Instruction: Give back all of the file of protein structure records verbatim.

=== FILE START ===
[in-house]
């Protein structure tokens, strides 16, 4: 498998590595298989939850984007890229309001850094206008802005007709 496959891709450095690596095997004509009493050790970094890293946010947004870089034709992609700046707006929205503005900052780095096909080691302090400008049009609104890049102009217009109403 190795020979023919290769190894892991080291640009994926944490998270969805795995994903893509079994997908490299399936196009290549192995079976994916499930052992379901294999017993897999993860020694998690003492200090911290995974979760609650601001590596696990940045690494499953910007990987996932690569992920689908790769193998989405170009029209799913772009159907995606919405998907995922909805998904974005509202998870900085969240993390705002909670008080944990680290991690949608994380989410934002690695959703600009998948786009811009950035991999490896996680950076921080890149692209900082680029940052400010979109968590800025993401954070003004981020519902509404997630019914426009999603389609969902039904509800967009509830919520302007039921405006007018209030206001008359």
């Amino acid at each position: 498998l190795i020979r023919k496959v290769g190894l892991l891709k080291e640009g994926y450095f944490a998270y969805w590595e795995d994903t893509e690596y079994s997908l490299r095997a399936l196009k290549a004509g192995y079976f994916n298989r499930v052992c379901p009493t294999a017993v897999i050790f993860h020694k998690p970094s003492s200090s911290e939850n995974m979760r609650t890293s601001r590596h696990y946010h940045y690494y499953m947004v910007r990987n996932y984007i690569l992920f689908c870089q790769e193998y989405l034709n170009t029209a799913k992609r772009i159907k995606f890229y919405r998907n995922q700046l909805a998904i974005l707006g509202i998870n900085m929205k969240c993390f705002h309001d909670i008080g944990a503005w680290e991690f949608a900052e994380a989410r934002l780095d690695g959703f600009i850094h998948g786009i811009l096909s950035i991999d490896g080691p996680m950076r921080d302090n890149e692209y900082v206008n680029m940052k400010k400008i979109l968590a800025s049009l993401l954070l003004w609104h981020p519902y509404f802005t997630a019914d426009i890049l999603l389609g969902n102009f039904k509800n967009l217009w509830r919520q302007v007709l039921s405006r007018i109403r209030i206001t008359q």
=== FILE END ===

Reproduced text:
[in-house]
């Protein structure tokens, strides 16, 4: 498998590595298989939850984007890229309001850094206008802005007709 496959891709450095690596095997004509009493050790970094890293946010947004870089034709992609700046707006929205503005900052780095096909080691302090400008049009609104890049102009217009109403 190795020979023919290769190894892991080291640009994926944490998270969805795995994903893509079994997908490299399936196009290549192995079976994916499930052992379901294999017993897999993860020694998690003492200090911290995974979760609650601001590596696990940045690494499953910007990987996932690569992920689908790769193998989405170009029209799913772009159907995606919405998907995922909805998904974005509202998870900085969240993390705002909670008080944990680290991690949608994380989410934002690695959703600009998948786009811009950035991999490896996680950076921080890149692209900082680029940052400010979109968590800025993401954070003004981020519902509404997630019914426009999603389609969902039904509800967009509830919520302007039921405006007018209030206001008359």
């Amino acid at each position: 498998l190795i020979r023919k496959v290769g190894l892991l891709k080291e640009g994926y450095f944490a998270y969805w590595e795995d994903t893509e690596y079994s997908l490299r095997a399936l196009k290549a004509g192995y079976f994916n298989r499930v052992c379901p009493t294999a017993v897999i050790f993860h020694k998690p970094s003492s200090s911290e939850n995974m979760r609650t890293s601001r590596h696990y946010h940045y690494y499953m947004v910007r990987n996932y984007i690569l992920f689908c870089q790769e193998y989405l034709n170009t029209a799913k992609r772009i159907k995606f890229y919405r998907n995922q700046l909805a998904i974005l707006g509202i998870n900085m929205k969240c993390f705002h309001d909670i008080g944990a503005w680290e991690f949608a900052e994380a989410r934002l780095d690695g959703f600009i850094h998948g786009i811009l096909s950035i991999d490896g080691p996680m950076r921080d302090n890149e692209y900082v206008n680029m940052k400010k400008i979109l968590a800025s049009l993401l954070l003004w609104h981020p519902y509404f802005t997630a019914d426009i890049l999603l389609g969902n102009f039904k509800n967009l217009w509830r919520q302007v007709l039921s405006r007018i109403r209030i206001t008359q």